The floating-roof tank has been the most widely used method of storage of volatile petroleum products since the first demonstration b Chicago Bridge & Iron Company (CB&I) in 1923. There have been many changes and design improvements to that first pan-style-floating roof.

A floating roof is a complex structure. It must be designed to remain buoyant even when exposed to combined loads from varying process, weather and product conditions. There is a continued demand for improved floating-roof tanks to store a wide range of petroleum and petrochemical products in compliance with state and federal environmental regulations. Floating roofs are used in open top tanks (EFRT), inside tanks with fixed roofs (IFRT), or in tanks that are totally closed where no product evaporative losses are permitted for release to the atmosphere. This very special type of installation is referred to as a zero emission storage tank (ZEST). Products that might have been stored in basic fixed roof tanks must now utilize a floating roof to limit evaporative emissions to the atmosphere. High vapor pressure condensate service and blended heavy crude oils also present new design challenges to the floating roof tank industry.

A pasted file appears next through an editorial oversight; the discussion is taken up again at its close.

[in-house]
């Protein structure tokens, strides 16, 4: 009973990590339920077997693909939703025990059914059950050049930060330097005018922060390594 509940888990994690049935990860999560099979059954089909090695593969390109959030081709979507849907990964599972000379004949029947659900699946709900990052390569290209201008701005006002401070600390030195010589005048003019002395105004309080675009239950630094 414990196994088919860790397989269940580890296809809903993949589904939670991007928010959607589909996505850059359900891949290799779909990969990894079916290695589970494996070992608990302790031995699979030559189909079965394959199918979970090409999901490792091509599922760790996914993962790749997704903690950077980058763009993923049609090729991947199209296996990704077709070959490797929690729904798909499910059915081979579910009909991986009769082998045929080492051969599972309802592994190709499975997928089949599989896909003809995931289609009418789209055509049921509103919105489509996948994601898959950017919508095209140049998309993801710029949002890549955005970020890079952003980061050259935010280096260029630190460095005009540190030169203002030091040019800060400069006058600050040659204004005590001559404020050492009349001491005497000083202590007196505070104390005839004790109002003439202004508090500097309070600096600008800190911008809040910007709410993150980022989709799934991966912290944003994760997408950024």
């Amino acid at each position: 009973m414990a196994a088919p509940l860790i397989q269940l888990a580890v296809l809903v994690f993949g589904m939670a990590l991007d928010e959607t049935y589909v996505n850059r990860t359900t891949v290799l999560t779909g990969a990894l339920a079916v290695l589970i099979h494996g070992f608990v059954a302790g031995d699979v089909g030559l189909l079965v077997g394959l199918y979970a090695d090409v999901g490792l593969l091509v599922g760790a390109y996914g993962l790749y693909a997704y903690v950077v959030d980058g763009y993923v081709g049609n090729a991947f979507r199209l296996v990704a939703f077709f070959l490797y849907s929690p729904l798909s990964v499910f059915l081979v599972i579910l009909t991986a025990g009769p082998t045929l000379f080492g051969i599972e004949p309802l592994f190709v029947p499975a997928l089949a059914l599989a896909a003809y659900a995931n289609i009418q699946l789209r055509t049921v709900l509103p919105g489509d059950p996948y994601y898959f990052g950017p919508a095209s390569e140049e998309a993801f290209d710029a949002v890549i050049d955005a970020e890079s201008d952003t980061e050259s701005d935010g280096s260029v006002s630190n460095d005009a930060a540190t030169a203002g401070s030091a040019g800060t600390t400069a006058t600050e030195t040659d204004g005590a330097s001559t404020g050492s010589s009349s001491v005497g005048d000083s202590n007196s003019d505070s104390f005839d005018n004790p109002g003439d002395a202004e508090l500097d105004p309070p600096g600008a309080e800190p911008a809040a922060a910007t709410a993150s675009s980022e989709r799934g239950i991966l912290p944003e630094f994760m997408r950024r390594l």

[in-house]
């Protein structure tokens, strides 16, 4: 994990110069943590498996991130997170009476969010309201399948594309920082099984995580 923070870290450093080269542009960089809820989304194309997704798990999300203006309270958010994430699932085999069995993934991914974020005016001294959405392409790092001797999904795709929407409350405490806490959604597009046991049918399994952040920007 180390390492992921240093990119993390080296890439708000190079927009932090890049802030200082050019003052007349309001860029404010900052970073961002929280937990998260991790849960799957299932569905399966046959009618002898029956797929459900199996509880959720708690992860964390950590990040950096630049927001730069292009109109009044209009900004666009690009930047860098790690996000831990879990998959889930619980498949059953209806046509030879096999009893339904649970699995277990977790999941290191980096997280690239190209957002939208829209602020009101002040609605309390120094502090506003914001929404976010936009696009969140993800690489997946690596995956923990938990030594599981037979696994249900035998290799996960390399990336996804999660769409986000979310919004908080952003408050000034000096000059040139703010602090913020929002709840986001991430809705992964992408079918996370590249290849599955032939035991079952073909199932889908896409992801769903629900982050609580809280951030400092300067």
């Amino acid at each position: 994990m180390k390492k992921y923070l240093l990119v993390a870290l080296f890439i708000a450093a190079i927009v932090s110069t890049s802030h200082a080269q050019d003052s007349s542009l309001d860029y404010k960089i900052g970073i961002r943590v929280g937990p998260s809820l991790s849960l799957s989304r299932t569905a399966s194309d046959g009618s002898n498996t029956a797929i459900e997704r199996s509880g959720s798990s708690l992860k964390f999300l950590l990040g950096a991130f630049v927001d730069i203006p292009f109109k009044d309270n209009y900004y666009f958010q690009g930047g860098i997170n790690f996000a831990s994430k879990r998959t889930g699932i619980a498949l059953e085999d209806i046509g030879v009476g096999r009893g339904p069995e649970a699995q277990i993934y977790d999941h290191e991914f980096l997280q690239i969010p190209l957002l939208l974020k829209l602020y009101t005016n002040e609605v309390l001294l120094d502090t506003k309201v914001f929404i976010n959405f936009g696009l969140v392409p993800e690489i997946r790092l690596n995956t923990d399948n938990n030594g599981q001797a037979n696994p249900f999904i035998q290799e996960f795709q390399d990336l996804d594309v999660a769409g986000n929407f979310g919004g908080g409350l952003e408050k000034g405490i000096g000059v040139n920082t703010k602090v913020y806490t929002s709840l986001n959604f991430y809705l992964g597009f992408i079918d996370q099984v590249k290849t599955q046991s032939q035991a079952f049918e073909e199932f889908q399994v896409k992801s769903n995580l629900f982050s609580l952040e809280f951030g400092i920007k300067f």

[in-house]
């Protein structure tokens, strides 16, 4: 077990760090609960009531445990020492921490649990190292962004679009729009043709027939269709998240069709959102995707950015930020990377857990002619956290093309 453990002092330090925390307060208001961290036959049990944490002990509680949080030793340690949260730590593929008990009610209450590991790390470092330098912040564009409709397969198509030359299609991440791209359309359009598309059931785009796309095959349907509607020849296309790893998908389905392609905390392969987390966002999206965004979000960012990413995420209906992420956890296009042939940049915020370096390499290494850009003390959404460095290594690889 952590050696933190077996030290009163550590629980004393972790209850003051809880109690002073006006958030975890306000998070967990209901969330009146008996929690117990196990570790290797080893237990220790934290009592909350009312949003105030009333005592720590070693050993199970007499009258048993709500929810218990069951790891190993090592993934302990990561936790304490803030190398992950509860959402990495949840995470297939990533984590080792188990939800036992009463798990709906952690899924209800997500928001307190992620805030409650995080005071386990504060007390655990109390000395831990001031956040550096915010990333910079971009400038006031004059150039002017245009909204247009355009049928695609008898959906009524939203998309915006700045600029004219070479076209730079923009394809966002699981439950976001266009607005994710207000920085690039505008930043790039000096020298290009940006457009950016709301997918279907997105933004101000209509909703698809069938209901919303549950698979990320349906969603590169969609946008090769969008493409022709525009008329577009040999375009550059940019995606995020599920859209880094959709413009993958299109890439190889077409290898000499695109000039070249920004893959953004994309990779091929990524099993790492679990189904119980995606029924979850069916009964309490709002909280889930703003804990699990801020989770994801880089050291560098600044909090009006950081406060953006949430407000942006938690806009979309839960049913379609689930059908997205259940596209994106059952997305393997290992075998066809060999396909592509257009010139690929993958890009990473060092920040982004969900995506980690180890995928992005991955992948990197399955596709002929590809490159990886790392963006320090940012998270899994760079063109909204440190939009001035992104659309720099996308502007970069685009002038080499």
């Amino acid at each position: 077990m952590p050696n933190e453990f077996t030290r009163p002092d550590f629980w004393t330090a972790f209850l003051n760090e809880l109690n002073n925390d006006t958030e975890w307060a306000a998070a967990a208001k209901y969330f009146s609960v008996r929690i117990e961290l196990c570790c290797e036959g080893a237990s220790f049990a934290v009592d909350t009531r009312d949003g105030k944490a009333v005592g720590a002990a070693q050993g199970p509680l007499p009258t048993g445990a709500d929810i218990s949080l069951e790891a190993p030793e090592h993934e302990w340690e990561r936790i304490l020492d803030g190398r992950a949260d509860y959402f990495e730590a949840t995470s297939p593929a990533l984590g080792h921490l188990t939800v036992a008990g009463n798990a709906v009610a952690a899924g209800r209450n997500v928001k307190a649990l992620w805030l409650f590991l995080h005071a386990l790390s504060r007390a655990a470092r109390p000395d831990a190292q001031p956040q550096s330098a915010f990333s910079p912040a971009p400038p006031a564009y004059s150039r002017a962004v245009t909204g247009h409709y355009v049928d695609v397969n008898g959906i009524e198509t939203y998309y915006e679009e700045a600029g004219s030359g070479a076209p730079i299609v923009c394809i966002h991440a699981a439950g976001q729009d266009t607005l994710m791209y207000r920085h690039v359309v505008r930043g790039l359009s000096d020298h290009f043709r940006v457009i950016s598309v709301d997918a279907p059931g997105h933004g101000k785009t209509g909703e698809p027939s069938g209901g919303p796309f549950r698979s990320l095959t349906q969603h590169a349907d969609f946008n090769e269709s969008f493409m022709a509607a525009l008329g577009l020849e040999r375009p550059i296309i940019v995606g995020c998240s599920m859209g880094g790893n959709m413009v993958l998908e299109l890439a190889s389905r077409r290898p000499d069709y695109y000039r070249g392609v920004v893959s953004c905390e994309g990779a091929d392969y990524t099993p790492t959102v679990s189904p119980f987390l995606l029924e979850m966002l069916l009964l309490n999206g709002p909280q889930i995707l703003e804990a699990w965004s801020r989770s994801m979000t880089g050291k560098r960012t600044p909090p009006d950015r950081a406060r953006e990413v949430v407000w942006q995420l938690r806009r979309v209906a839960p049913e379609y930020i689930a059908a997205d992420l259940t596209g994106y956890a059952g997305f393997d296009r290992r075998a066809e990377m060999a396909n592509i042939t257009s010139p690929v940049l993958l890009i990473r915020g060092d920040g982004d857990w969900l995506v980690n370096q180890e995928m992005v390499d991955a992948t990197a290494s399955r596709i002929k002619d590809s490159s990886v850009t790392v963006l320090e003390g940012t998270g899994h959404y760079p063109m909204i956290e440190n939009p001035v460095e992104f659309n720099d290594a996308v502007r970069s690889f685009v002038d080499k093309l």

This paper will review the most prominent styles of floating roofs from 1923 to the present. Design and operating limits for current da floating-roof structures are presented. New trends in environmental regulations and the potential impact on the design and operation of floating-roof tanks will be presented. Current maintenance practices and the effect on Life Cycle Cost Management of the storage syste are also reviewed.

This content is only available via PDF.